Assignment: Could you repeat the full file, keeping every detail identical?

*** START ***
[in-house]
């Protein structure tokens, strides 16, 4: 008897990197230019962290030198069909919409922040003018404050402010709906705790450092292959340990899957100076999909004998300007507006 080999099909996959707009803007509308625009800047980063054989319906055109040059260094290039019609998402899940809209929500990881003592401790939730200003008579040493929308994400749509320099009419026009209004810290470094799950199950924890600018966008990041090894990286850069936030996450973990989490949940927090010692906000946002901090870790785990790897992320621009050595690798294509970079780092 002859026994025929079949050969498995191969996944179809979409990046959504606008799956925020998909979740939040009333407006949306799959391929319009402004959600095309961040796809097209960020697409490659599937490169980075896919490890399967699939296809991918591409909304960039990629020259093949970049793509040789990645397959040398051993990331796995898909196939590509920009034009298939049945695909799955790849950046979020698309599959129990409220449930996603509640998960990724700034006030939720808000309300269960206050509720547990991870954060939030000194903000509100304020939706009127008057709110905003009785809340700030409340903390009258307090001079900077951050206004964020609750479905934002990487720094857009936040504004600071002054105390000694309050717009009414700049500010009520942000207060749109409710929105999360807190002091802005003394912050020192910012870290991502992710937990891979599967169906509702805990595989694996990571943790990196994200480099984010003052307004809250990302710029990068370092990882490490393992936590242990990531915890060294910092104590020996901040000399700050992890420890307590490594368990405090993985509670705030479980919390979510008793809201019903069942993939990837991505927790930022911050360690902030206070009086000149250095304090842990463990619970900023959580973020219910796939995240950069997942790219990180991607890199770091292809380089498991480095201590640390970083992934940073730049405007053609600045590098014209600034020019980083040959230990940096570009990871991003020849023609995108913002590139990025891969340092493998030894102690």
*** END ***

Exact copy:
[in-house]
């Protein structure tokens, strides 16, 4: 008897990197230019962290030198069909919409922040003018404050402010709906705790450092292959340990899957100076999909004998300007507006 080999099909996959707009803007509308625009800047980063054989319906055109040059260094290039019609998402899940809209929500990881003592401790939730200003008579040493929308994400749509320099009419026009209004810290470094799950199950924890600018966008990041090894990286850069936030996450973990989490949940927090010692906000946002901090870790785990790897992320621009050595690798294509970079780092 002859026994025929079949050969498995191969996944179809979409990046959504606008799956925020998909979740939040009333407006949306799959391929319009402004959600095309961040796809097209960020697409490659599937490169980075896919490890399967699939296809991918591409909304960039990629020259093949970049793509040789990645397959040398051993990331796995898909196939590509920009034009298939049945695909799955790849950046979020698309599959129990409220449930996603509640998960990724700034006030939720808000309300269960206050509720547990991870954060939030000194903000509100304020939706009127008057709110905003009785809340700030409340903390009258307090001079900077951050206004964020609750479905934002990487720094857009936040504004600071002054105390000694309050717009009414700049500010009520942000207060749109409710929105999360807190002091802005003394912050020192910012870290991502992710937990891979599967169906509702805990595989694996990571943790990196994200480099984010003052307004809250990302710029990068370092990882490490393992936590242990990531915890060294910092104590020996901040000399700050992890420890307590490594368990405090993985509670705030479980919390979510008793809201019903069942993939990837991505927790930022911050360690902030206070009086000149250095304090842990463990619970900023959580973020219910796939995240950069997942790219990180991607890199770091292809380089498991480095201590640390970083992934940073730049405007053609600045590098014209600034020019980083040959230990940096570009990871991003020849023609995108913002590139990025891969340092493998030894102690």